Over the years, CCN has also hosted a number of renters, either businesses or non-profits. Unfortunately, in recent years, four of the renters have left the building, two are left, and one of those will be leaving soon too.
“The success that we had was when we had renters,” said Renken. There are many spaces and offices that are available still at CCN, and included in the price is gas, water and electricity.
While the CCN Board members stated that more renters would help to keep the doors open, with a number of other vacant locations in and around Nashville, they don’t believe that they can count on acquiring more renters as a viable way out of their current situation.
Other money can come into the building through individuals who will rent a room or rooms for a one-time event or meeting, but again, this is not something that can be routinely counted on, at least, not to the degree that the CCN needs.
As a community organization and non-profit, “we would love to not have to bill anyone,” Elsesser stated. Unfortunately, that is not possible.
Instead, CCN is reaching out to the community, not only for their money, which they have been so generous with already, but for ideas.
“We need more community involvement,” Pelczynski said, “if someone has a way to raise money, they should come on in and we can do it.”
“Ideas are welcome,” said Winchester.
“We need the Community’s help,” Rueter added. “Maybe now more than ever.”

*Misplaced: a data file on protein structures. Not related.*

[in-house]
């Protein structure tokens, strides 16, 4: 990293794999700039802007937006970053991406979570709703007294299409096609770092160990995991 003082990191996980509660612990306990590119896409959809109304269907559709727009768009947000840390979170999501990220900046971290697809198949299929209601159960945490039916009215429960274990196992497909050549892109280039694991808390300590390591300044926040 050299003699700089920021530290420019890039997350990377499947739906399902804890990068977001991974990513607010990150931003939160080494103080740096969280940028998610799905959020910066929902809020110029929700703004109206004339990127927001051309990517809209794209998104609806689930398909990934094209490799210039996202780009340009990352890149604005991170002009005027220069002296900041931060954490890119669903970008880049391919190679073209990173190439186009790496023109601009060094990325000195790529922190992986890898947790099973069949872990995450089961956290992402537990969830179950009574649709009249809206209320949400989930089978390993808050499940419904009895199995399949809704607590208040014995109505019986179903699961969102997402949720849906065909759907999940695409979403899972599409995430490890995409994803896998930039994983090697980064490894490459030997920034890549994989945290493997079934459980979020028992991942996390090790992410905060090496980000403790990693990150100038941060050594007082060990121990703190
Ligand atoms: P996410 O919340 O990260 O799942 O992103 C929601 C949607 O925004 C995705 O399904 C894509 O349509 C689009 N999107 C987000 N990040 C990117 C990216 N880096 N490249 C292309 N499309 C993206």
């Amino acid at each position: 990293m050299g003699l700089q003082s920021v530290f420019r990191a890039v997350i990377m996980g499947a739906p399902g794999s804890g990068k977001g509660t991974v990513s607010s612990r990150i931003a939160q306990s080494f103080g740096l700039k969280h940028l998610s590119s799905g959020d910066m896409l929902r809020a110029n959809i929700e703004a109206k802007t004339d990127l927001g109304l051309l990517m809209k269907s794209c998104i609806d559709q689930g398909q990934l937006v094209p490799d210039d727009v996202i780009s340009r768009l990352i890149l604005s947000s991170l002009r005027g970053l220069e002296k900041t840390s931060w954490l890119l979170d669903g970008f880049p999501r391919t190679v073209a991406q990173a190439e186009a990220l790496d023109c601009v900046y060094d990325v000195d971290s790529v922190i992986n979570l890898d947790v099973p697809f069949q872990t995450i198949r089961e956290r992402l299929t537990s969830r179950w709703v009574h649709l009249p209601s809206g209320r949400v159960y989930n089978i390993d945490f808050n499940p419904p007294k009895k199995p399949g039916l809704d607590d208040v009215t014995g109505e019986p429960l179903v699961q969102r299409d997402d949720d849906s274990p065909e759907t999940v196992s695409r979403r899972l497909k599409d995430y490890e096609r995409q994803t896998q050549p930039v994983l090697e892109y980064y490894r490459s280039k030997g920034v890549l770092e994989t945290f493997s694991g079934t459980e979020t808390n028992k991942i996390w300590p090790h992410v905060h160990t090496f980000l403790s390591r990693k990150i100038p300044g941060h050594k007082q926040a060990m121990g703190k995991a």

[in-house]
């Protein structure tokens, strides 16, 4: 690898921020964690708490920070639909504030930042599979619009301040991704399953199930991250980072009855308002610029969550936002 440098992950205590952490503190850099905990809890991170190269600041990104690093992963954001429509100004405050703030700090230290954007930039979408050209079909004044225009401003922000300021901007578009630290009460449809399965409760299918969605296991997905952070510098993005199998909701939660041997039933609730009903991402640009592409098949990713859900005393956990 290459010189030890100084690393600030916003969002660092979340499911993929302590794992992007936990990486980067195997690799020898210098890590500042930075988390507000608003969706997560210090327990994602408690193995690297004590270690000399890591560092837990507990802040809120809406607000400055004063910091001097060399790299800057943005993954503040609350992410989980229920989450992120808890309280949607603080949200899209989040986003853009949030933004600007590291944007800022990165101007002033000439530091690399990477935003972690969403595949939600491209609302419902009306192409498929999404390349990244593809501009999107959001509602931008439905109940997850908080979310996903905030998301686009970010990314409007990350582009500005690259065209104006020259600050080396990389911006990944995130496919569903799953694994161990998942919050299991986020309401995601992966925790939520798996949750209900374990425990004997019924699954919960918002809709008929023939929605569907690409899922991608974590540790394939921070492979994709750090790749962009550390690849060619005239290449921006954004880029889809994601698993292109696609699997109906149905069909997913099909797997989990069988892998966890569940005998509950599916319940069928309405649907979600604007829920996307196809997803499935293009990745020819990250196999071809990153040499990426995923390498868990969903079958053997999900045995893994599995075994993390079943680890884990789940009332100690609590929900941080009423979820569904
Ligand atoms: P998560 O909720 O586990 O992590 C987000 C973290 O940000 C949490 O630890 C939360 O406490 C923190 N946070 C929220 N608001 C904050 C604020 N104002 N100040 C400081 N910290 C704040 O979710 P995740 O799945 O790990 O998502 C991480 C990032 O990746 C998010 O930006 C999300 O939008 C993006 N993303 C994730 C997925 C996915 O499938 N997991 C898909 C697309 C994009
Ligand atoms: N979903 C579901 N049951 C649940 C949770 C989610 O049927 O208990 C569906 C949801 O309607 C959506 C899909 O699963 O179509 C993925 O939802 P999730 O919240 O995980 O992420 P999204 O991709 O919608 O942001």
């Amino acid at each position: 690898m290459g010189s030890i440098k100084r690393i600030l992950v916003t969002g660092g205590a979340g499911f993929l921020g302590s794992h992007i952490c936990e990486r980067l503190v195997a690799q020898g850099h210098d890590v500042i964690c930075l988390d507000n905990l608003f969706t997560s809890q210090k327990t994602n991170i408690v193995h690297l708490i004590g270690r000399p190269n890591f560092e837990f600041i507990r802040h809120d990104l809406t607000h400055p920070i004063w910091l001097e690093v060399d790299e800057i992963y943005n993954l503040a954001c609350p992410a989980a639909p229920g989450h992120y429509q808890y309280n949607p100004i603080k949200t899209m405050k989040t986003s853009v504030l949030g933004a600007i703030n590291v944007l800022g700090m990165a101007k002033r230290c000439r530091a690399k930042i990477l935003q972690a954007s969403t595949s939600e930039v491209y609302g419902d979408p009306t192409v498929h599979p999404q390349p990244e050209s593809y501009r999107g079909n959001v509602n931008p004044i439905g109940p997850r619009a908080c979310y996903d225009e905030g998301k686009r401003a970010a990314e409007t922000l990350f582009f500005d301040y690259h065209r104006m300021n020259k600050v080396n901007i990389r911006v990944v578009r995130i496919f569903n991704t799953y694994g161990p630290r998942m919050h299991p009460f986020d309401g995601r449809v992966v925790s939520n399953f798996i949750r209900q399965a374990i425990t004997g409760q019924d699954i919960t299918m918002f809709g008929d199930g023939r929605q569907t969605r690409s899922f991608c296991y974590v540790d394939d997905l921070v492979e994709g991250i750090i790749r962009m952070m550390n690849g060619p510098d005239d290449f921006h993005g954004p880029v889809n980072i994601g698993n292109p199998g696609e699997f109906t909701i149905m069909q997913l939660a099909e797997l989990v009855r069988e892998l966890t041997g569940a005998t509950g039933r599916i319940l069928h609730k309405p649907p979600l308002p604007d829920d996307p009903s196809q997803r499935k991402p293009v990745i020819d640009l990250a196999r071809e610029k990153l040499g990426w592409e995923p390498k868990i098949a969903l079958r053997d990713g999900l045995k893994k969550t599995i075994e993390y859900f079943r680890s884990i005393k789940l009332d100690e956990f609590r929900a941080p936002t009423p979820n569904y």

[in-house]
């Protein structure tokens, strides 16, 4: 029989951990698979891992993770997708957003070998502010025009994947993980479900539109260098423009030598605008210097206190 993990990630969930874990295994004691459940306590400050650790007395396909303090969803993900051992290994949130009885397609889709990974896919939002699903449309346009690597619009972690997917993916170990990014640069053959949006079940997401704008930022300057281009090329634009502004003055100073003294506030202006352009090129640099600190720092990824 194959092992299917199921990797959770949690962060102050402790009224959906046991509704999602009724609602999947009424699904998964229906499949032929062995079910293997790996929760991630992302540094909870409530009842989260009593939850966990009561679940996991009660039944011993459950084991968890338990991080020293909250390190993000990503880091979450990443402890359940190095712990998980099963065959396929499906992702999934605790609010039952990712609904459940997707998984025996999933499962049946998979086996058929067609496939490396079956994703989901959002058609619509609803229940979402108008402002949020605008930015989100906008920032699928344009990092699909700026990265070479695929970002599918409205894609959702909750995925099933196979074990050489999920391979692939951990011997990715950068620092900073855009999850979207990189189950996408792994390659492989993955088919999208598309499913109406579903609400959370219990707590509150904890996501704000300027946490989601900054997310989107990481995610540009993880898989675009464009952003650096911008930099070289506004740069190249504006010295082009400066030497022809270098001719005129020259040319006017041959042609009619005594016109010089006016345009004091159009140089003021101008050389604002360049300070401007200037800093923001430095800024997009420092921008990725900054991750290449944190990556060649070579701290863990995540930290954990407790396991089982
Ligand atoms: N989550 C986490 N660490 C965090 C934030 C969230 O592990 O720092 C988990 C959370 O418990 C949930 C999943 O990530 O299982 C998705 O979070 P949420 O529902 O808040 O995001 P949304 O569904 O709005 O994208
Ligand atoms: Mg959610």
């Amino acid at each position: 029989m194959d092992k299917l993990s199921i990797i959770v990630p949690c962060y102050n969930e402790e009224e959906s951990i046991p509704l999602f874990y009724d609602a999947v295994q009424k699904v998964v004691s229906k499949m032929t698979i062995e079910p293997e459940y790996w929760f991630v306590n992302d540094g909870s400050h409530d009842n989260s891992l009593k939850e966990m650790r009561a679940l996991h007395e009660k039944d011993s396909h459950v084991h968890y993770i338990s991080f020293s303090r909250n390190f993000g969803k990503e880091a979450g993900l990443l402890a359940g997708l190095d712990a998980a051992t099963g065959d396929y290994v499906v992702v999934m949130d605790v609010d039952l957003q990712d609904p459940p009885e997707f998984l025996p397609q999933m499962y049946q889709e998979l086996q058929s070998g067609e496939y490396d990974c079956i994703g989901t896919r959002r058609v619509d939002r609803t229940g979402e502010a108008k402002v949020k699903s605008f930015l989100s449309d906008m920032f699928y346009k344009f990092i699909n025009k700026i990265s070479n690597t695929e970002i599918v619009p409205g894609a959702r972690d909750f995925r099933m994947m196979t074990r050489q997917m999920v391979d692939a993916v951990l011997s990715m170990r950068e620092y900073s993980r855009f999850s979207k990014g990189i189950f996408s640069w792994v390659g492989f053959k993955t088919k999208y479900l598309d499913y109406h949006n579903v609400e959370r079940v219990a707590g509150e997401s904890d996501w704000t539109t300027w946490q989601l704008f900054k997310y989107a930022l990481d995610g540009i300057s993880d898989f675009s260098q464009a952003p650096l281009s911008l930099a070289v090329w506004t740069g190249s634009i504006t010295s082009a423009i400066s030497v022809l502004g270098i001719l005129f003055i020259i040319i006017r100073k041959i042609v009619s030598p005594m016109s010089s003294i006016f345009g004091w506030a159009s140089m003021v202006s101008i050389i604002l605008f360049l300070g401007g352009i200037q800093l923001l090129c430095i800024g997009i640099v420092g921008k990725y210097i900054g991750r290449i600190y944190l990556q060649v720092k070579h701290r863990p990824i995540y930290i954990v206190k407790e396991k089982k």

Currently though, the board members stated that they would need to do two large scale fundraisers a month to help bring in the kind of money they need.
Even if that were possible though, “you never know if there is going to be an air conditioner going out,” Renken said.
Ideas that were mentioned by the board members included CCN memberships, which in addition to bringing in fees, would also help to keep people involved by making them personal stakeholders in CCN. Another idea was to help seek out members of the community that can or do seek and write for grants that could help organizations like CCN.
CCN has come to the City of Nashville with their concerns as well. While the city can’t pay all of CCN’s bill, at their regular council meeting on the evening of Thursday, October 19, the council approved covering CCN’s utility costs up to $1,200 per month, for a period of one year (the measure will be reviewed after that time, to assess how CCN is doing.
Nashville Mayor Erik Rolf also made a plea for residents of Nashville to help, recognize and support CCN in whatever way they could , reiterating that they are a non-profit that does not receive tax funds.
The thing that will help CCN most right now though, the board members present on Thursday agreed, is more community involvement.
“We’re in dire straits right now, Reuter said. “I think that the community wants this, but I don’t think that they realize the situation we’re in.”
If anyone in Nashville or the surrounding area has any ideas at all that can help the community center, don’t hesitate to contact them. Emails with ideas can be sent to CCN at firstname.lastname@example.org.
The Community Center is also on Facebook, and can be reached by phone at (618) 327-8663.